USDA Seeking Replacement for National Organic Standards Board

usda logoCornucopia, WI: One of the newest members of the National Organic Standards Board (NOSB) has resigned from the 15-member advisory body to the USDA. Paula Daniels left the board eight months into her five-year term after participating in just one board meeting. Daniels, from Los Angeles, occupied one of three NOSB seats reserved for environmentalists and/or resource conservationists.

Daniels, an attorney, cited changing work commitments for her decision to leave the board.

“NOSB members take on a considerable workload commitment over the course of their five-year terms,” said Will Fantle, the Codirector of the Wisconsin-based organic watchdog The Cornucopia Institute. “Perhaps Daniels, who had never been to an NOSB meeting prior to her appointment, was a little surprised at the size of the task.”

In addition to needing a replacement for Daniels, USDA is currently in the process of selecting five new board members to replace the individuals whose terms expire at the end of 2015.

On numerous occasions Cornucopia has formally asked USDA Secretary Tom Vilsack to make the NOSB appointment process transparent, and share with the organic food and agriculture community the names of individuals applying for the board. Although this had occurred during a prior presidential administration, Vilsack has never made the applicants’ names public prior to announcing new board members.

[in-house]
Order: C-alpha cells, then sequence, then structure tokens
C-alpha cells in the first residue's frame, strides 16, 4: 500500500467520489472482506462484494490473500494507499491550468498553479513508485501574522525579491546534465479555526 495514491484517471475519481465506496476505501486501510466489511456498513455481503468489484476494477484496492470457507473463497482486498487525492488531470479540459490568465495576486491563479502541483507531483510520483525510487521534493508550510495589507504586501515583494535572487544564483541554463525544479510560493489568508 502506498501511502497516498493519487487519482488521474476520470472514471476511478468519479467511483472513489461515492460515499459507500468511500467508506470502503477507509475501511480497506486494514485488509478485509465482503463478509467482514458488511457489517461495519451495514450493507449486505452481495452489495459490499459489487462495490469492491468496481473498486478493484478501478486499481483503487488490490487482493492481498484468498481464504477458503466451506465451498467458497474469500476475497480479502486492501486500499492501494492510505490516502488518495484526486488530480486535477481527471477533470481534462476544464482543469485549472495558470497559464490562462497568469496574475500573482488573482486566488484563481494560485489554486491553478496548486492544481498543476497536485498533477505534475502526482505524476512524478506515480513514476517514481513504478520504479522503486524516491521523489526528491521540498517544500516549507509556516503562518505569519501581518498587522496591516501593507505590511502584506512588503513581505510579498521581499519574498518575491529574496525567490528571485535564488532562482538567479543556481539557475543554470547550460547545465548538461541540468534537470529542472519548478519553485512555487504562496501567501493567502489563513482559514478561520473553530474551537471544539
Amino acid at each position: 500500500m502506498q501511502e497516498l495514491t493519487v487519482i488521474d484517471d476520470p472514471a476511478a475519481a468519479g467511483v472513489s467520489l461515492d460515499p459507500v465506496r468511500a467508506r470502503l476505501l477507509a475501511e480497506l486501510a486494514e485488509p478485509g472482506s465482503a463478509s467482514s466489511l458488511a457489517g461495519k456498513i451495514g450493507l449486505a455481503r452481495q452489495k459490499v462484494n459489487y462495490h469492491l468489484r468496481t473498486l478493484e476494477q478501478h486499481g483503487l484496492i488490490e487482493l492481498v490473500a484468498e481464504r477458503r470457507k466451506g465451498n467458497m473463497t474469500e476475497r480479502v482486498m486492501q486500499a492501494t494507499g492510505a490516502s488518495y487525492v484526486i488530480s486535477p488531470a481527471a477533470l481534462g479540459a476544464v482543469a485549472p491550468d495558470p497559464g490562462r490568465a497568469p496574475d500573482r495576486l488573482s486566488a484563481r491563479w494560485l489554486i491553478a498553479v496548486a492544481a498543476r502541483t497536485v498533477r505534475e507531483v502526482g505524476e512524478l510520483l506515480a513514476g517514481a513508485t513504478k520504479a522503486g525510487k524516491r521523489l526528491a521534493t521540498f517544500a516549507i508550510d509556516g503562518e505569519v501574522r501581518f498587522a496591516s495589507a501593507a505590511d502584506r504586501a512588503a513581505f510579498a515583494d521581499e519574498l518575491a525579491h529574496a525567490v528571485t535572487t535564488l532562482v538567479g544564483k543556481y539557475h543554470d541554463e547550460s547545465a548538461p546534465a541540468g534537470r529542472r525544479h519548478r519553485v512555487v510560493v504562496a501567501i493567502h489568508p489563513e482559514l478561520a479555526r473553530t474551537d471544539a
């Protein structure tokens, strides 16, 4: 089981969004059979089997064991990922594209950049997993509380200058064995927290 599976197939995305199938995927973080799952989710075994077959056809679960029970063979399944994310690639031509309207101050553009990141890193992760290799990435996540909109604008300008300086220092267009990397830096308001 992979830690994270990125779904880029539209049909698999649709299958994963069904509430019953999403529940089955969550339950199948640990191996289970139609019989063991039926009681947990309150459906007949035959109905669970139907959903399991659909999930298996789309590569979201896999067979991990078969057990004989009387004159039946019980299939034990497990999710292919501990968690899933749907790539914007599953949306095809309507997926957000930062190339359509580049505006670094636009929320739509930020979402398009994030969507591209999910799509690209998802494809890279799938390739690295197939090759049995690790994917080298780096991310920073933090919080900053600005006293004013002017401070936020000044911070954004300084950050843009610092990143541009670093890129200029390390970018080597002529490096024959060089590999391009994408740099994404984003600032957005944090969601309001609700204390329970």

“We contend that knowledgeable stakeholders would welcome the opportunity to provide the Secretary with input to help him select the best and brightest individuals with a history of involvement with organics for this important board,” Fantle explained.

To fill the new vacancy on the NOSB, for an environmental/resource conservation representative, the USDA just published details on the appointment process in the Federal Register. Interested individuals can find the application information at Applications must be received within 30 days.

The NOSB, created by Congress with passage of the landmark 1990 Organic Foods Production Act, acts as an advisor to the USDA Secretary on organic policy and has statutory authority to determine what synthetic materials may be allowed for restricted use in organic food and agriculture.

The USDA’s oversight of the rapidly growing $39 billion organic sector has lately come under fire. Cornucopia and 13 other organic stakeholders are suing the agency for unilateral changes imposed by regulators that weaken the powers and authority of the NOSB. In a separate case, the agency is being sued for its determination that synthetic pesticide contaminants may be allowed in organic compost.

Recently, Cornucopia called upon Vilsack to remove current leadership at the National Organic Program due to substandard enforcement of the organic regulations and alleged unethical activities and behavior.

Stay Engaged

Sign up for The Cornucopia Institute’s eNews and action alerts to stay informed about organic food and farm issues.

  • This field is for validation purposes and should be left unchanged.